Parsley root is related to parsnips, a beige carrot like root with a carrot-celery flavor, but should not be confused with parsnips, even though they look very similar. Unlike parsnips, parsley root is not sweet; its flavor is aggressive and earthy with hints of celery root and parsley.
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Parsley root adds depth to soups, stocks, braises; adds hints of celery and parsnip to mashed potatoes and plays well with other root vegetables. The leaves of parsley root can be used in the same manner as flat leaf parsley, but has a mild to spicy, cress-like flavor.
Root vegetables are underground plant parts that comprise a substantial part of year round vegetable crops. Root vegetables are rich in flavor, economical, versatile and especially good from October to March when our bodies crave heartier fare. Consider the list of vegetables pulled from below ground; potatoes, garlic, carrots, radishes, onions, beets, sweet potatoes, yams, turnips and many more. Root vegetables are staples of winter crops and are used in all aspects of restaurant menus-salads, soups, entrees, stews and as substantial side dishes. While the more common roots-potatoes, carrots, beets-are used year round, it is at this time of year that the less glamorous roots appear-turnips, parsnips, celery root, rutabagas and sunchokes. These lesser known roots are often referred to as lowly vegetables, not so much because of their below ground location, but rather of their overall status in the vegetable kingdom. These roots have enjoyed a renaissance of sorts and are now more prevalent in winter recipes and menus than in recent years. In general, root vegetables are low in calories, contain virtually no fat and add fiber and vitamin C to daily diets. The more deeply colored roots-carrots and beets offer beta carotene (vitamin A) and antioxidants that contribute to good health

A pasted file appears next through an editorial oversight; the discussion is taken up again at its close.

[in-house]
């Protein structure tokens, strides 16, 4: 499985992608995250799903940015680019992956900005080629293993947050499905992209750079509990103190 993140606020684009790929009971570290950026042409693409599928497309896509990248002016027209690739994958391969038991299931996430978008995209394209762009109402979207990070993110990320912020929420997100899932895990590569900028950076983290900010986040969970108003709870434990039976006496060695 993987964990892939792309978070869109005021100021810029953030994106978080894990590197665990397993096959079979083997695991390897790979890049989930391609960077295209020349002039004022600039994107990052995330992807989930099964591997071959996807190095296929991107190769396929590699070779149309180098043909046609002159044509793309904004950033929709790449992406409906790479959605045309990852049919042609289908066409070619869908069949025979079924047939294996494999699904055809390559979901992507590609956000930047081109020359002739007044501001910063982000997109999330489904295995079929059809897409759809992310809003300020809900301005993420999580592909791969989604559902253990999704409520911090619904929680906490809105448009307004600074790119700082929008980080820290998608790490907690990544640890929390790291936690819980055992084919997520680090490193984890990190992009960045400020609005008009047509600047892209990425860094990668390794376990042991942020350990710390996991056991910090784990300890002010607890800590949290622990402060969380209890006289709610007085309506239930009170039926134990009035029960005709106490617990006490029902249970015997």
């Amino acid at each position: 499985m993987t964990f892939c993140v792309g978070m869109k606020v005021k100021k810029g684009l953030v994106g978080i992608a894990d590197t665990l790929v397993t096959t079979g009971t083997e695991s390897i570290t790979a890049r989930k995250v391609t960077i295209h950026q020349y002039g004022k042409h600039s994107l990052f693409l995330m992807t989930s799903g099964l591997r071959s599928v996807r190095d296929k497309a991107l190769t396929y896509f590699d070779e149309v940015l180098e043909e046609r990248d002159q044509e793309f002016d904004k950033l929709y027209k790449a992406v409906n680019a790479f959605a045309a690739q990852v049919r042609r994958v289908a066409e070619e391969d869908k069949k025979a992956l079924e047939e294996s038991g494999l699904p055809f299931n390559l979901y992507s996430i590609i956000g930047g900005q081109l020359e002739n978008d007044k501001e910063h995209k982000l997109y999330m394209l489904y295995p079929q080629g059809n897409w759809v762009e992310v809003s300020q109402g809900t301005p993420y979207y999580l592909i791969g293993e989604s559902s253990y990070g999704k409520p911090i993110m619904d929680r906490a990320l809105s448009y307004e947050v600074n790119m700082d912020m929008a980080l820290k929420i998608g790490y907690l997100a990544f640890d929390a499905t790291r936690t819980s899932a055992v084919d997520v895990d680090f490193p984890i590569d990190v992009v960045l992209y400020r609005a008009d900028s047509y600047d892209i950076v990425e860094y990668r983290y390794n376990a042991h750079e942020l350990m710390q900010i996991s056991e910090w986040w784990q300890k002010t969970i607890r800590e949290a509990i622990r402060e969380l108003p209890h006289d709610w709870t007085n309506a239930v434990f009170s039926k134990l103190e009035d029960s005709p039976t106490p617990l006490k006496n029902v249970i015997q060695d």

- Mushroom, porcini
- Olive oil